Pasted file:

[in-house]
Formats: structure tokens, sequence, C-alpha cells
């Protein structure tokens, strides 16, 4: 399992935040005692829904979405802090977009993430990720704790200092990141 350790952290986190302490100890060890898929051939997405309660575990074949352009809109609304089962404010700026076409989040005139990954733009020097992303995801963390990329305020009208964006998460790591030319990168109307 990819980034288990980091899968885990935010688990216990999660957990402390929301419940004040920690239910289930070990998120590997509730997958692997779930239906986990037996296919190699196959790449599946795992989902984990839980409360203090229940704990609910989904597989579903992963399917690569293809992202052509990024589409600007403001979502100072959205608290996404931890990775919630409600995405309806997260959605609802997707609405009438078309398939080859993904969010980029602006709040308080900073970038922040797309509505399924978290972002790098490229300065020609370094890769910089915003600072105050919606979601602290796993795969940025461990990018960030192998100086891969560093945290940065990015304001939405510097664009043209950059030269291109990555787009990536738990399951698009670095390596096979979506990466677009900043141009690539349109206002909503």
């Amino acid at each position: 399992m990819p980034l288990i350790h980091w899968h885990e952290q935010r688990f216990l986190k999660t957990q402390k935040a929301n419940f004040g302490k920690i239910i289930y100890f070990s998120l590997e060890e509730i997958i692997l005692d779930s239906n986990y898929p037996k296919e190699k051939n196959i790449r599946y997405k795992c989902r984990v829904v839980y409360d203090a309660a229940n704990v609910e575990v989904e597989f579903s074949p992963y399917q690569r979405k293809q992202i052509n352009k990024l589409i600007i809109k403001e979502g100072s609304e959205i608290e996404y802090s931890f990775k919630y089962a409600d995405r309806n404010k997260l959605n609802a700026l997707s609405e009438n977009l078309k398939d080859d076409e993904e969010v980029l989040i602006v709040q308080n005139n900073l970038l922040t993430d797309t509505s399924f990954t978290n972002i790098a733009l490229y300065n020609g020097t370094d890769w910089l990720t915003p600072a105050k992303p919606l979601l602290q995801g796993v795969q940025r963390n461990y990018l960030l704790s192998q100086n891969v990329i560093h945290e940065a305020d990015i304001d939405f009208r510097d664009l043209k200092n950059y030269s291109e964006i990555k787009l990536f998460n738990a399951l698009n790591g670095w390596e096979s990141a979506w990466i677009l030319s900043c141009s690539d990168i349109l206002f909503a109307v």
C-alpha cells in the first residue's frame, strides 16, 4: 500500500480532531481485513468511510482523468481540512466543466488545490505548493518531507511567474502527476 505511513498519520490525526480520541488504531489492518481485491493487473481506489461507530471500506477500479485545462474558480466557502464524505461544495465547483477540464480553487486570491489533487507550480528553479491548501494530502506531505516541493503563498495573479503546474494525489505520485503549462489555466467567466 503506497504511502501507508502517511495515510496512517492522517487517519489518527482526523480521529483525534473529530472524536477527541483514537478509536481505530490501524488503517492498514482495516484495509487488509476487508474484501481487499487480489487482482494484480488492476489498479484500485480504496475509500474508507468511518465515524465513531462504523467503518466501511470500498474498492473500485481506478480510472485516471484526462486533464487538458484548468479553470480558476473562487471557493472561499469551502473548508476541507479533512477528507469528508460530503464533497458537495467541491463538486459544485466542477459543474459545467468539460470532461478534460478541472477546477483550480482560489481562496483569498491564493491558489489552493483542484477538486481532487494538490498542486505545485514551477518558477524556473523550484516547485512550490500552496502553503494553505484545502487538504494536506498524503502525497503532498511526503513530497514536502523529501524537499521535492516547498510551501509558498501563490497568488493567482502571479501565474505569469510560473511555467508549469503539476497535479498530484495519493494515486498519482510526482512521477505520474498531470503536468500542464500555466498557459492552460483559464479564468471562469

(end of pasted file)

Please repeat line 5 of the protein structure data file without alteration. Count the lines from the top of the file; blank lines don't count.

C-alpha cells in the first residue's frame, strides 16, 4: 500500500480532531481485513468511510482523468481540512466543466488545490505548493518531507511567474502527476 505511513498519520490525526480520541488504531489492518481485491493487473481506489461507530471500506477500479485545462474558480466557502464524505461544495465547483477540464480553487486570491489533487507550480528553479491548501494530502506531505516541493503563498495573479503546474494525489505520485503549462489555466467567466 503506497504511502501507508502517511495515510496512517492522517487517519489518527482526523480521529483525534473529530472524536477527541483514537478509536481505530490501524488503517492498514482495516484495509487488509476487508474484501481487499487480489487482482494484480488492476489498479484500485480504496475509500474508507468511518465515524465513531462504523467503518466501511470500498474498492473500485481506478480510472485516471484526462486533464487538458484548468479553470480558476473562487471557493472561499469551502473548508476541507479533512477528507469528508460530503464533497458537495467541491463538486459544485466542477459543474459545467468539460470532461478534460478541472477546477483550480482560489481562496483569498491564493491558489489552493483542484477538486481532487494538490498542486505545485514551477518558477524556473523550484516547485512550490500552496502553503494553505484545502487538504494536506498524503502525497503532498511526503513530497514536502523529501524537499521535492516547498510551501509558498501563490497568488493567482502571479501565474505569469510560473511555467508549469503539476497535479498530484495519493494515486498519482510526482512521477505520474498531470503536468500542464500555466498557459492552460483559464479564468471562469